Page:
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Terrorism suspect was on 'Canadian Idol'

A man who appeared on "Canadian Idol" is the third person arrested as part of an alleged plot against targets in Canada and abroad, police say.
/ Source: staff and news service reports

A man who appeared on Canada's version of "American Idol" was the third person arrested as part of an alleged plot against targets in Canada and abroad, police said Thursday.

The two other suspects made a brief appearance in court on Thursday on charges they had plans to make bombs and had plans to use them.

Hiva Alizadeh, 30, and Misbahuddin Ahmed, 26, appeared in court after their arrests on Wednesday in Ottawa. They are to appear again, by video, next Wednesday. Dr. Khurram Syed Sher was taken into custody in London, Ontario, on Thursday. All three are Canadian.

Sher, 28, appeared in an audition on the reality show "Canadian Idol" in 2008 in which he sings a comical version of Avril Lavigne's "Complicated," complete with dance moves that include a moonwalk. He told the judges he's from Pakistan and likes hockey, music and acting. The judges weren't impressed by either his singing or his dancing.

"Have you ever thought of being a comedian?" one asks in a video posted on YouTube.

Police allege the men had plans and schematics to make improvised explosive devices. Police seized 50 electronic circuit boards which they say could be used as remote-control triggers for bombs. They said one of the men was trained overseas to make explosive booby traps, but did not specify which one.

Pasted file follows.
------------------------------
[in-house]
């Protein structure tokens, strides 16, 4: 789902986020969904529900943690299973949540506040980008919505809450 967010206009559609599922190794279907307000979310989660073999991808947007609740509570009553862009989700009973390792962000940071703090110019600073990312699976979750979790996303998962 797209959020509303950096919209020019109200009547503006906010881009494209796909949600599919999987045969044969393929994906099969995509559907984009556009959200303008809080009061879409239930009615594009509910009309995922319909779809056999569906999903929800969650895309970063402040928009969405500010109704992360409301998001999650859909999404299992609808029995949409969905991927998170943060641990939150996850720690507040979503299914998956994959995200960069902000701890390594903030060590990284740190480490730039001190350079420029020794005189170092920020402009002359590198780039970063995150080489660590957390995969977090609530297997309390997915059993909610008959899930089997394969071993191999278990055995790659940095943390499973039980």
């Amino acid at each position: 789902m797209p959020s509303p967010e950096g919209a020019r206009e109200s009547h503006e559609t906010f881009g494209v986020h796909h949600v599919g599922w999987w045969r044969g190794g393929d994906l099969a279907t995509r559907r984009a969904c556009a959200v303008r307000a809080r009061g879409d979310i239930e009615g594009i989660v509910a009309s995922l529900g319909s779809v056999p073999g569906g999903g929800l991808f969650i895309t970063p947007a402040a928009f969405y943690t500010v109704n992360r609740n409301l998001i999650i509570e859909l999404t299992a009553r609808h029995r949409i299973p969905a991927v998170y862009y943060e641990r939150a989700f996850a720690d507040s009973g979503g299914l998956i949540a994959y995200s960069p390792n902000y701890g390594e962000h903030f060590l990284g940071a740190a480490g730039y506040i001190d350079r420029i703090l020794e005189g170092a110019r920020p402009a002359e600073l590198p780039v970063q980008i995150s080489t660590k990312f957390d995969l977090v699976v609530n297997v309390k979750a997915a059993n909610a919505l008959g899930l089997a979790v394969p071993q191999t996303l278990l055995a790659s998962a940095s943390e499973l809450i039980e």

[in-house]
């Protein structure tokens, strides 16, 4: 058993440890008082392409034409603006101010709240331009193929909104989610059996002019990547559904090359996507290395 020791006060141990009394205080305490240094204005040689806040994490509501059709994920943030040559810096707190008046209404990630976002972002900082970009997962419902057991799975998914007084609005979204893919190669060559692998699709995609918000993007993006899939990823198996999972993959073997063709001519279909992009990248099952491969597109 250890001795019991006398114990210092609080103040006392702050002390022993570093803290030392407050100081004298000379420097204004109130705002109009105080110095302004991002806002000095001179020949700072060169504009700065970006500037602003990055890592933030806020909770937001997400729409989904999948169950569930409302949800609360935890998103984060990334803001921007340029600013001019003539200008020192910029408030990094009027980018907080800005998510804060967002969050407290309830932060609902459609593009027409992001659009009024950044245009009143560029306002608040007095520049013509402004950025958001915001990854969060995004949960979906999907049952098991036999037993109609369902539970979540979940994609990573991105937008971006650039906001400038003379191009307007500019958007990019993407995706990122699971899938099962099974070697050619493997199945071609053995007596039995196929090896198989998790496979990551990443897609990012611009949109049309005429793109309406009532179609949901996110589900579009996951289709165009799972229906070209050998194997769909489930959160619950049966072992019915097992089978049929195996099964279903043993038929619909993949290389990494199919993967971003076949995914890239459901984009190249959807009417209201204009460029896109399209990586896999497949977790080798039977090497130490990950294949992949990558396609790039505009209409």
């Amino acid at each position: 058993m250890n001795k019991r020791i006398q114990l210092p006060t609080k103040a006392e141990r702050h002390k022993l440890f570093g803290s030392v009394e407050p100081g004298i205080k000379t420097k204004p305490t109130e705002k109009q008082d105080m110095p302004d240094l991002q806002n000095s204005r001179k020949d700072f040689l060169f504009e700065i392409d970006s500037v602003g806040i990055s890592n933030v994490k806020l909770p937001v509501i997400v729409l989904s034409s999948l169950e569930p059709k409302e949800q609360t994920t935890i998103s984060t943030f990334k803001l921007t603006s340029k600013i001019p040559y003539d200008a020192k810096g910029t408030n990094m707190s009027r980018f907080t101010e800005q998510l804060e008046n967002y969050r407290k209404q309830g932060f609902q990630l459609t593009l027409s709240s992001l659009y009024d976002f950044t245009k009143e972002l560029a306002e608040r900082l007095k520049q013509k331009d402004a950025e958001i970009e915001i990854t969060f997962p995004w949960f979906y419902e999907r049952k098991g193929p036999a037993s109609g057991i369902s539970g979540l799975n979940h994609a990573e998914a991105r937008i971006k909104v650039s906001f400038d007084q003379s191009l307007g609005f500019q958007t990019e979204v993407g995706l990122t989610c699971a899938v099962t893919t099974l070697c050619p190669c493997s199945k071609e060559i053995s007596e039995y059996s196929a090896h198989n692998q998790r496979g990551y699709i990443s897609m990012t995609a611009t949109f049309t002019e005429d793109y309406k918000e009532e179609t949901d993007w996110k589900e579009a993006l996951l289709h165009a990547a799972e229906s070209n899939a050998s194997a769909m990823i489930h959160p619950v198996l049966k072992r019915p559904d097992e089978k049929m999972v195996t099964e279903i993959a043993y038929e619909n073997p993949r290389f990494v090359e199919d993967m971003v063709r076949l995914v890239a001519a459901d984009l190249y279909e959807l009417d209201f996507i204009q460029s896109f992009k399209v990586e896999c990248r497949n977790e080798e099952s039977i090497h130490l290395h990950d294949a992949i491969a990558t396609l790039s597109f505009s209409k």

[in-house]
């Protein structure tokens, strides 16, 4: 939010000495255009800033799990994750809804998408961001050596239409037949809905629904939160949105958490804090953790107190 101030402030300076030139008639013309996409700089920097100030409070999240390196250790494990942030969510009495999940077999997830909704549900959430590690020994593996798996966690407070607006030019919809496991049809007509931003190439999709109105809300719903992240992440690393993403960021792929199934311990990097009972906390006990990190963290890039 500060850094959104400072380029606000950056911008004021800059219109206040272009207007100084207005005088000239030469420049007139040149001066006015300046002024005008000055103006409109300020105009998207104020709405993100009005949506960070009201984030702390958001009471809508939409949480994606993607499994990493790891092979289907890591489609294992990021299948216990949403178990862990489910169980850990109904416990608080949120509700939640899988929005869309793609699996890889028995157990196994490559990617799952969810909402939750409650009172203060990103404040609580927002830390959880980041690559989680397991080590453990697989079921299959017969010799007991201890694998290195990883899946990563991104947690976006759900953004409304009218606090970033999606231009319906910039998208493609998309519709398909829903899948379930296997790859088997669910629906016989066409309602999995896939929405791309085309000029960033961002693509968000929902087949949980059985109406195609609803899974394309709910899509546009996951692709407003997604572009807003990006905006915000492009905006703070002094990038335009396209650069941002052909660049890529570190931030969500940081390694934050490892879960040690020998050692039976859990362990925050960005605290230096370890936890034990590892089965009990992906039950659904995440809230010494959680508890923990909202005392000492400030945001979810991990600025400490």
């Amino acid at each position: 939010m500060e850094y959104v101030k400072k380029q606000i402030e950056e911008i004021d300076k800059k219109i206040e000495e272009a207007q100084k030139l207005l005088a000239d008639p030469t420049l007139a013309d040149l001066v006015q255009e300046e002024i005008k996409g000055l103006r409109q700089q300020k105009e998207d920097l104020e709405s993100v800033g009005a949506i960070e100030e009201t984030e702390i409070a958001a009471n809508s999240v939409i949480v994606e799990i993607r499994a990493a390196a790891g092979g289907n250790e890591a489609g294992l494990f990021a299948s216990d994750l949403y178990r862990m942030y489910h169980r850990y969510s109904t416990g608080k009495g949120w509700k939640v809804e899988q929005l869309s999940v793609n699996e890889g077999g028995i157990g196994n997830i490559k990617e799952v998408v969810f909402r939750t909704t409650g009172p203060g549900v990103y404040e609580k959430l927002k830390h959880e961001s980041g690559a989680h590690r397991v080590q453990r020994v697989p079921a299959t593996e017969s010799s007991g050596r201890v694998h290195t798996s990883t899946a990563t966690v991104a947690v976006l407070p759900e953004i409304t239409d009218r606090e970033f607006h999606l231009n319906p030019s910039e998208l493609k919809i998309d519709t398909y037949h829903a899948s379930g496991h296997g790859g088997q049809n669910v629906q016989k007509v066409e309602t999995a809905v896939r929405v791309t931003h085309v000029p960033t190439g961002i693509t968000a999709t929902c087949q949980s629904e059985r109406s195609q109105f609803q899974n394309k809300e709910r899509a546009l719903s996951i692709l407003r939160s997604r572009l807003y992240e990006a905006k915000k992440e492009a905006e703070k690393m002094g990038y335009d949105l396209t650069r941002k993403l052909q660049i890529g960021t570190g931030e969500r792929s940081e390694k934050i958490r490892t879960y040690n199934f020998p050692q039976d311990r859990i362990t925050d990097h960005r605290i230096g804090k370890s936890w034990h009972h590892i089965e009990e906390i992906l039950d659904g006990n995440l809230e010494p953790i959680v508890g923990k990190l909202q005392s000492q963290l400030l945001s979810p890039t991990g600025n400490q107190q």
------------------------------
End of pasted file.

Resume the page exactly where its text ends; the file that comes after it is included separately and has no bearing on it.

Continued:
Police say they moved in on the men to prevent them from sending money to terror groups in Afghanistan.

"The arrests have prevented the gathering of bombs and the execution of one or many terrorist attacks," RCMP Chief Supt. Serge Therriault said.

Therriault said details on the targets would be released in court.

Police allege the suspects conspired with three other individuals to "knowingly facilitate terrorist activities" in Canada and abroad. Police say the plot ranged from Canada to Iran, Afghanistan, Dubai and Pakistan, but did not elaborate.

Canadian Prime Minister Stephen Harper said the arrests should remind Canadians that they are not immune to terrorism.

"The networks that threaten us are worldwide. They exist not only in remote countries but they have — through globalization and through the Internet — they have links through our country and all through the world," Harper said.

Sher is a doctor in Ontario and reportedly started a new job on Aug. 3 at St. Thomas Elgin General Hospital.

"I'm really devastated," Dr. Syed Wasty, the chief of pathology and Sher's supervisor, said of the arrest. "I cannot say any more."

Sher spent time in Pakistan in 2006 as part of a relief effort after an earthquake. In 2007, he wrote the Canadian government protesting the treatment of three Muslims at Kingston prison.

Police, who made the arrests after a yearlong investigation, said the three suspects had been working together since February 2008.

Ahmed is an X-ray technician in Ottawa. Alizadeh studied English as an additional language and electrical engineering technology at Red River College in Winnipeg, Manitoba.

Ahmed's lawyer, Ian Carter, said the charges are serious and his client, a husband and father, could be put away "for a long time."

"He is in shock. That's all I can say," Carter said.

The arrests come four years after the arrest of the so-called Toronto 18, suspects in a homegrown terror plot that involved the attempted setting off of truck bombs in front of Canada's main stock exchange and two government buildings. The ringleaders and others have been convicted. staff contributed to this report from The Associated Press.